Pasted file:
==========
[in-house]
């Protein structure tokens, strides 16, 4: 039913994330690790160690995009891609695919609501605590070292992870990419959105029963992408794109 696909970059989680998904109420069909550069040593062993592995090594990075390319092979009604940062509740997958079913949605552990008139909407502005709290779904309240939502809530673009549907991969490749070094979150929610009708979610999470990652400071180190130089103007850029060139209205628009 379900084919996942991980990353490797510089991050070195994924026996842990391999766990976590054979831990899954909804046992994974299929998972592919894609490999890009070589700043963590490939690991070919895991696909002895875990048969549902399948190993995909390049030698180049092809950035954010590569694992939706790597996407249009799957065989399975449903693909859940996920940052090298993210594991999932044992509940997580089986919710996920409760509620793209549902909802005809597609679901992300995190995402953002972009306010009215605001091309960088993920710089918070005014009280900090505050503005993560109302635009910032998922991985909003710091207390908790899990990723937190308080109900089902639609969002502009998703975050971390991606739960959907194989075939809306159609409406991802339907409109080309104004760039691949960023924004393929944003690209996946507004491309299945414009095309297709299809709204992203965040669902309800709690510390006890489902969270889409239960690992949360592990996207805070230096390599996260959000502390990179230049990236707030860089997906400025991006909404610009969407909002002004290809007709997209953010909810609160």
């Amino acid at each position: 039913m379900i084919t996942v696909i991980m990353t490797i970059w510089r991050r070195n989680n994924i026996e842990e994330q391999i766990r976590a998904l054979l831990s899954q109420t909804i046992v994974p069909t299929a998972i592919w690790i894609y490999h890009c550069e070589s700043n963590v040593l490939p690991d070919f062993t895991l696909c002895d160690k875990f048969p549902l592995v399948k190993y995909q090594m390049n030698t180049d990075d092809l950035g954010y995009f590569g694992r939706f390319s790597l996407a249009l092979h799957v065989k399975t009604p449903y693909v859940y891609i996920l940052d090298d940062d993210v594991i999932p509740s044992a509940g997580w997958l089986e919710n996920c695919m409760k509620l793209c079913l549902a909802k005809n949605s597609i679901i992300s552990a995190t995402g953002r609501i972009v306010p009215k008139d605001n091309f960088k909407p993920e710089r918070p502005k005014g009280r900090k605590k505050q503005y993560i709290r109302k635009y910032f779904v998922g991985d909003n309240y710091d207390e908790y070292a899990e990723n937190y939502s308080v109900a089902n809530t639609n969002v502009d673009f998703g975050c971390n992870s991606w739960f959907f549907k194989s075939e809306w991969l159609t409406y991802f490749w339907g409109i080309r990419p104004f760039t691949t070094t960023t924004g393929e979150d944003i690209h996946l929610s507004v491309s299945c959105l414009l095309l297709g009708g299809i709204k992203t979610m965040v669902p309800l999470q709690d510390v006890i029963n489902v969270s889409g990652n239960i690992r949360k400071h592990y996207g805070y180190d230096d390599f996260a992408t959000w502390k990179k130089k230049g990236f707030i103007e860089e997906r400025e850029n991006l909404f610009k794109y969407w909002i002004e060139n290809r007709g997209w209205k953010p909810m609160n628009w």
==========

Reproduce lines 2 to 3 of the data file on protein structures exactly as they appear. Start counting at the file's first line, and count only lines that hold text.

């Protein structure tokens, strides 16, 4: 039913994330690790160690995009891609695919609501605590070292992870990419959105029963992408794109 696909970059989680998904109420069909550069040593062993592995090594990075390319092979009604940062509740997958079913949605552990008139909407502005709290779904309240939502809530673009549907991969490749070094979150929610009708979610999470990652400071180190130089103007850029060139209205628009 379900084919996942991980990353490797510089991050070195994924026996842990391999766990976590054979831990899954909804046992994974299929998972592919894609490999890009070589700043963590490939690991070919895991696909002895875990048969549902399948190993995909390049030698180049092809950035954010590569694992939706790597996407249009799957065989399975449903693909859940996920940052090298993210594991999932044992509940997580089986919710996920409760509620793209549902909802005809597609679901992300995190995402953002972009306010009215605001091309960088993920710089918070005014009280900090505050503005993560109302635009910032998922991985909003710091207390908790899990990723937190308080109900089902639609969002502009998703975050971390991606739960959907194989075939809306159609409406991802339907409109080309104004760039691949960023924004393929944003690209996946507004491309299945414009095309297709299809709204992203965040669902309800709690510390006890489902969270889409239960690992949360592990996207805070230096390599996260959000502390990179230049990236707030860089997906400025991006909404610009969407909002002004290809007709997209953010909810609160």
């Amino acid at each position: 039913m379900i084919t996942v696909i991980m990353t490797i970059w510089r991050r070195n989680n994924i026996e842990e994330q391999i766990r976590a998904l054979l831990s899954q109420t909804i046992v994974p069909t299929a998972i592919w690790i894609y490999h890009c550069e070589s700043n963590v040593l490939p690991d070919f062993t895991l696909c002895d160690k875990f048969p549902l592995v399948k190993y995909q090594m390049n030698t180049d990075d092809l950035g954010y995009f590569g694992r939706f390319s790597l996407a249009l092979h799957v065989k399975t009604p449903y693909v859940y891609i996920l940052d090298d940062d993210v594991i999932p509740s044992a509940g997580w997958l089986e919710n996920c695919m409760k509620l793209c079913l549902a909802k005809n949605s597609i679901i992300s552990a995190t995402g953002r609501i972009v306010p009215k008139d605001n091309f960088k909407p993920e710089r918070p502005k005014g009280r900090k605590k505050q503005y993560i709290r109302k635009y910032f779904v998922g991985d909003n309240y710091d207390e908790y070292a899990e990723n937190y939502s308080v109900a089902n809530t639609n969002v502009d673009f998703g975050c971390n992870s991606w739960f959907f549907k194989s075939e809306w991969l159609t409406y991802f490749w339907g409109i080309r990419p104004f760039t691949t070094t960023t924004g393929e979150d944003i690209h996946l929610s507004v491309s299945c959105l414009l095309l297709g009708g299809i709204k992203t979610m965040v669902p309800l999470q709690d510390v006890i029963n489902v969270s889409g990652n239960i690992r949360k400071h592990y996207g805070y180190d230096d390599f996260a992408t959000w502390k990179k130089k230049g990236f707030i103007e860089e997906r400025e850029n991006l909404f610009k794109y969407w909002i002004e060139n290809r007709g997209w209205k953010p909810m609160n628009w």